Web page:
$21B in supplemental funds approved for flood relief by National Assembly
After a lengthy debate in which the A Partnership for National Unity/Alliance For Change (APNU/AFC) interrogated the monies being sought by the People’s Progressive Party (PPP) Government, particularly monies to help the thousands affected by floods, over $21 billion in supplemental funds were approved.
Two financial papers were considered during Monday’s 29th sitting of the 12th Parliament. One paper, for supplementary estimates of current and capital expenditure totalled $1.9 billion, while the other was for current and capital supplementary estimates, totalling $21.3 billion.
The second financial paper included a current sum of $10 billion for the flood relief efforts under the heading of Disaster Preparedness, Response and Management. Prime Minister, Retired Brigadier General Mark Phillips, who fielded questions from Opposition Leader Joseph Harmon pertaining to the allocation, noted that the Government is being proactive in seeking the funds even while assessments are ongoing.
“There is no disaggregation at present, because we are doing the assessment now as a responsible Government. We are in the relief phase of this operation. It is expected that following the relief phase, we’ll have a recovery phase. And what we’re doing here is asking for this money because we’re assessing now and we’re planning for the recovery phase and we know there will be expenditure to repair, to continue to provide food hampers for the people affected.”
“There is expenditure related to the repair of roads. A lot of drainage and irrigation related work purchase of equipment, like water storage, purification. Manning shelters over an extended period of time. As a responsible Government, we are not going to be reactionary but be forced to be proactive and ask for money now, so we can deal with these issues as they come,” the Prime Minister further explained.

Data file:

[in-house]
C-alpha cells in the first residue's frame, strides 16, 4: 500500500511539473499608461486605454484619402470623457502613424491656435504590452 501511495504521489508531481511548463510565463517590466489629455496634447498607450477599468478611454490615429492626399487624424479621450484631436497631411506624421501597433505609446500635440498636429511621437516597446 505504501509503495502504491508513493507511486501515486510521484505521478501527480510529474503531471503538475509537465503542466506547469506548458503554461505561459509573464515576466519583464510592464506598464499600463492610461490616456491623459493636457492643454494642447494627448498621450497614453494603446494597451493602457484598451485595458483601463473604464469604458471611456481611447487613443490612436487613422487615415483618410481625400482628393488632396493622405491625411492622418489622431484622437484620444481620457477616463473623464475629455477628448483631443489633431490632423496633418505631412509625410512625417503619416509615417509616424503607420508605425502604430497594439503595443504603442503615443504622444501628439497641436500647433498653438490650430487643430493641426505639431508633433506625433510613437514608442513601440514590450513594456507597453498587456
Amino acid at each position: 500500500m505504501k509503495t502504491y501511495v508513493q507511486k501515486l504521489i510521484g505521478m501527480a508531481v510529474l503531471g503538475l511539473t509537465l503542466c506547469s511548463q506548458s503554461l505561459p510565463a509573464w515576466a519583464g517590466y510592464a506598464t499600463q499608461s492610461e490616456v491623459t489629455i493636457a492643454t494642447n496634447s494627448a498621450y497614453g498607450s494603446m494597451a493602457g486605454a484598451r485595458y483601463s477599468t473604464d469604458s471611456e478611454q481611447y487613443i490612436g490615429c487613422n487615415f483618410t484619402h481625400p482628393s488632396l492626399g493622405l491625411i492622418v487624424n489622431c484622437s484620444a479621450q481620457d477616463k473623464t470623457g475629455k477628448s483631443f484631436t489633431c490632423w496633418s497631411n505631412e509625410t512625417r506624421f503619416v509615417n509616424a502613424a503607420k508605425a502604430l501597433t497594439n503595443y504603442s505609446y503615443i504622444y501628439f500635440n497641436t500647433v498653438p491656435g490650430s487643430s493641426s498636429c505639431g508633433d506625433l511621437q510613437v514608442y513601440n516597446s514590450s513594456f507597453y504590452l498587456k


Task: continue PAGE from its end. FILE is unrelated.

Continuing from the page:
According to Phillips, the assessment is being done by the Civil Defence Commission (CDC). He assured that the Government will cater for all flood-affected areas, while urging the A Partnership for National Unity/Alliance For Change (APNU/AFC) to come on board and identify any gaps in the Government’s provision of aid, so that it could be addressed.
Sparks flew later in the session when APNU/AFC MP Jermaine Figueira questioned the distribution of cleaning agents and what the Government is doing to help residents. The Prime Minister explained that in the long-term approach, the State will look to relocate the residents of Kwakwani and other areas whose houses are inundated in water.
According to him, a flood plain analysis will be done and the residents relocated to higher grounds. And the Prime Minister reminded the MP that while he has been on the ground in various flood-affected communities, Figueira is yet to visit.
Guyana has been inundated with rainfalls and flooding over the past few weeks that has particularly affected communities in Regions Six, Seven, Eight, Nine and 10. Representatives of the CDC, Health Ministry, Regional Democratic Councils (RDCs) and Guyana Geology and Mines Commission (GGMC) have over the past week been conducting flood assessments in several communities in Region Eight (Potaro-Siparuni).
An assessment conducted in Sub-District 2, Mahdia, found that several homes, farms, roads and mining equipment have been destroyed by floodwaters. Tumatumari Hill Foot to Two Miles is flooded, making it difficult for vehicles to traverse. Food prices have hiked due to shortages and access to drinking water is a major concern, with water harvesting being a challenge in hard-to-reach communities.
In addition, in El Paso/Tumatumari, five households with a total of 21 persons were independently evacuated to the homes of relatives who reside on higher ground. The team also assessed the flood impact at El Paso, which is home to approximately 35 families (160 persons).
Five households (16 persons) which are located on the water front were severely impacted by floodwater which rose to about 15 feet. This resulted in contamination of drinking water, damage to food, household items, boats and engines among other things. As a result, families were relocated to higher ground. Those who reside on the hills experienced flash floods, but the water has since receded.